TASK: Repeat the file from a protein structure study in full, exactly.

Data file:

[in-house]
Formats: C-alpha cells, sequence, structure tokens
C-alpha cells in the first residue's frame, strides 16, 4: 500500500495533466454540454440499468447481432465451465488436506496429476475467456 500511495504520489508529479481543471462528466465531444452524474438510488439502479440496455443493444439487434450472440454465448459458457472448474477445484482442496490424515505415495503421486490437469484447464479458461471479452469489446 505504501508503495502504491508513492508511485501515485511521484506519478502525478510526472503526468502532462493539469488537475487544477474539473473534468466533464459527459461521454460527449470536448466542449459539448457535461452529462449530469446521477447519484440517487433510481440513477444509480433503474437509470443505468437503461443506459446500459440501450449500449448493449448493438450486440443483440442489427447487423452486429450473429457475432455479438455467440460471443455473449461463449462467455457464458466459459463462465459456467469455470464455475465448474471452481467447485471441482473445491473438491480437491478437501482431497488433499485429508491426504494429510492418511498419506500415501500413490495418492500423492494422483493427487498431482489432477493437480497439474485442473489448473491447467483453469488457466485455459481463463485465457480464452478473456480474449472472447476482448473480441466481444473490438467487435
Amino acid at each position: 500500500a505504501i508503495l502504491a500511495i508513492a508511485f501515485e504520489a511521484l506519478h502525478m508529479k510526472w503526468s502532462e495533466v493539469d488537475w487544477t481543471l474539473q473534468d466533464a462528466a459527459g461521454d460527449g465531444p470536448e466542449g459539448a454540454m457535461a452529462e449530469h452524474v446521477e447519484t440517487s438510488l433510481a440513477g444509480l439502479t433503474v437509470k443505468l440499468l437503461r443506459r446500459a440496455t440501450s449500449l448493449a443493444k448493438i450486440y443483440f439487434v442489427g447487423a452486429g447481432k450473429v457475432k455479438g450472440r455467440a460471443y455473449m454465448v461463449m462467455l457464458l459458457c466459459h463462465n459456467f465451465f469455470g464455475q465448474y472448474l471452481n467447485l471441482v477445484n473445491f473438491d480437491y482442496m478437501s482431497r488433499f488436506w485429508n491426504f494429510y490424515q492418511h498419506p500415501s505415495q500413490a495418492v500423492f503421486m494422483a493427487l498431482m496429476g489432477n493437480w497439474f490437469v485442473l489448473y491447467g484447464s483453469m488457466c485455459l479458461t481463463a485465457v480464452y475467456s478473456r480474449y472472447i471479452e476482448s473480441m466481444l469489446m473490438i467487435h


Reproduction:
[in-house]
Formats: C-alpha cells, sequence, structure tokens
C-alpha cells in the first residue's frame, strides 16, 4: 500500500495533466454540454440499468447481432465451465488436506496429476475467456 500511495504520489508529479481543471462528466465531444452524474438510488439502479440496455443493444439487434450472440454465448459458457472448474477445484482442496490424515505415495503421486490437469484447464479458461471479452469489446 505504501508503495502504491508513492508511485501515485511521484506519478502525478510526472503526468502532462493539469488537475487544477474539473473534468466533464459527459461521454460527449470536448466542449459539448457535461452529462449530469446521477447519484440517487433510481440513477444509480433503474437509470443505468437503461443506459446500459440501450449500449448493449448493438450486440443483440442489427447487423452486429450473429457475432455479438455467440460471443455473449461463449462467455457464458466459459463462465459456467469455470464455475465448474471452481467447485471441482473445491473438491480437491478437501482431497488433499485429508491426504494429510492418511498419506500415501500413490495418492500423492494422483493427487498431482489432477493437480497439474485442473489448473491447467483453469488457466485455459481463463485465457480464452478473456480474449472472447476482448473480441466481444473490438467487435
Amino acid at each position: 500500500a505504501i508503495l502504491a500511495i508513492a508511485f501515485e504520489a511521484l506519478h502525478m508529479k510526472w503526468s502532462e495533466v493539469d488537475w487544477t481543471l474539473q473534468d466533464a462528466a459527459g461521454d460527449g465531444p470536448e466542449g459539448a454540454m457535461a452529462e449530469h452524474v446521477e447519484t440517487s438510488l433510481a440513477g444509480l439502479t433503474v437509470k443505468l440499468l437503461r443506459r446500459a440496455t440501450s449500449l448493449a443493444k448493438i450486440y443483440f439487434v442489427g447487423a452486429g447481432k450473429v457475432k455479438g450472440r455467440a460471443y455473449m454465448v461463449m462467455l457464458l459458457c466459459h463462465n459456467f465451465f469455470g464455475q465448474y472448474l471452481n467447485l471441482v477445484n473445491f473438491d480437491y482442496m478437501s482431497r488433499f488436506w485429508n491426504f494429510y490424515q492418511h498419506p500415501s505415495q500413490a495418492v500423492f503421486m494422483a493427487l498431482m496429476g489432477n493437480w497439474f490437469v485442473l489448473y491447467g484447464s483453469m488457466c485455459l479458461t481463463a485465457v480464452y475467456s478473456r480474449y472472447i471479452e476482448s473480441m466481444l469489446m473490438i467487435h